Citation(s) from the GunPolicy.org literature library
State of Pennsylvania. 2011 ‘Article I, Section 21 of the Pennsylvania Constitution.’ Firearms Law Database - State Right to Bear Arms in Pennsylvania. San Francisco, CA: Giffords Law Center to Prevent Gun Violence. 22 December
State Right to Bear Arms in Pennsylvania
Article I, Section 21 of the Pennsylvania State Constitution states: "The right of the citizens to bear arms in defense of themselves and the State shall not be questioned."
In Wright v. Commonwealth, the Supreme Court of Pennsylvania rejected a challenge to a statute prohibiting the carrying of concealed weapons, summarily holding that defendant had "no protection under the 21st section of the Bill of Rights, saving the right of the citizens to bear arms in defence of themselves and the state." Similarly, in Lehman v. Pennsylvania State Police, the Court held that the denial of the appellant's application to purchase a rifle due to a conviction for larceny decades earlier was not a violation of article 1, § 21, stating "[w]hile the right to bear arms enjoys constitutional protection, like many other constitutional rights, it is not beyond regulation."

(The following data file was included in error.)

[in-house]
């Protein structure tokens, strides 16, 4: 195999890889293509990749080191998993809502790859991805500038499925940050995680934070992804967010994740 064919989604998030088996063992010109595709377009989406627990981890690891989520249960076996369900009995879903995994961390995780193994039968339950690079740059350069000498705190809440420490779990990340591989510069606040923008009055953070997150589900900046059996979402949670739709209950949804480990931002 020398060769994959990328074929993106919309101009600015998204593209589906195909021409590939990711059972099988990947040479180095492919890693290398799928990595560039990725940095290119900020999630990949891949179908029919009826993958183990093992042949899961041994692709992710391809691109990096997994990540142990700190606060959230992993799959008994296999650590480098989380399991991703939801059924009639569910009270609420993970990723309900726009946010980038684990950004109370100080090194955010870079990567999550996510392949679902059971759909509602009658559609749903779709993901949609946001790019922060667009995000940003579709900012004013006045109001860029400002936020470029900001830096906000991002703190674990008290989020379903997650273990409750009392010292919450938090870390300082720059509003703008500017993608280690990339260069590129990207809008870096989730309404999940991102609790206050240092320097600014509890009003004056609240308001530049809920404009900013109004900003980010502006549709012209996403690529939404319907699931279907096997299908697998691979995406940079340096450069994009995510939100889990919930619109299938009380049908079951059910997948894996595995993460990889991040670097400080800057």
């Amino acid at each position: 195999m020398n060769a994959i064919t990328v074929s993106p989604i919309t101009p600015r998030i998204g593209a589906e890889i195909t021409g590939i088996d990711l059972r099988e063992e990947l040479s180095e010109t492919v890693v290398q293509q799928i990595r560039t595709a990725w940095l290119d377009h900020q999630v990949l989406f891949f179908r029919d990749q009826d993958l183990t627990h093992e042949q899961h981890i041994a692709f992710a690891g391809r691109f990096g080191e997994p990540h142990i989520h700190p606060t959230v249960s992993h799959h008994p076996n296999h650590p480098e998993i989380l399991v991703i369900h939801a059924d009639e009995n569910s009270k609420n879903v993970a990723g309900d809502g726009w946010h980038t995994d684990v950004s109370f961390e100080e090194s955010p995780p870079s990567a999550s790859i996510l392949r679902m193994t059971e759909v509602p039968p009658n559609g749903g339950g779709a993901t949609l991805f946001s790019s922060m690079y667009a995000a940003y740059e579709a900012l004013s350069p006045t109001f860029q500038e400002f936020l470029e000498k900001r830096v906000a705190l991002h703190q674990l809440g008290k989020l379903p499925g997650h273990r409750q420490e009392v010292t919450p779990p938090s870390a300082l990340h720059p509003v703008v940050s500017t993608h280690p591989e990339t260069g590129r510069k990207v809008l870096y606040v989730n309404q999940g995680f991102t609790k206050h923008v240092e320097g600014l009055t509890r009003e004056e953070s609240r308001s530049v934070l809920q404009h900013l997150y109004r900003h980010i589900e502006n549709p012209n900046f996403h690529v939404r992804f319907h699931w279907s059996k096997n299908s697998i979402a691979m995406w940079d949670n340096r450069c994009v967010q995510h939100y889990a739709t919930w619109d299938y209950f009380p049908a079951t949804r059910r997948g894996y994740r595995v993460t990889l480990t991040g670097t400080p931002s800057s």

Pennsylvania's lower courts have also consistently rejected article I, § 21 challenges to gun laws, in the following cases:
- In Minich v. County of Jefferson, a court upheld an ordinance prohibiting the possession of weapons in county buildings, stating that the right to bear arms may be restricted "for the good order of society and the protection of the citizens."
- In Morley v. City of Phila. Licenses & Inspections Unit, a court upheld the denial of a firearms license, stating that "although the right to bear arms is a constitutional right, it is not unlimited, and restrictions are a proper exercise of police power if they are intended to protect society."
- In Gardner v. Jenkins, a court stated, "The right to bear arms…is not unlimited and may be restricted in the exercise of the police power."
- In In re Firearms, Eleven, a court held that the right to bear arms is lost through a felony conviction.
- In R.H.S. v. Allegheny County Dep't of Human Servs., a court noted that "the right to bear arms is not unlimited; it may be restricted in the exercise of police power for the good order of society and protection of citizens."…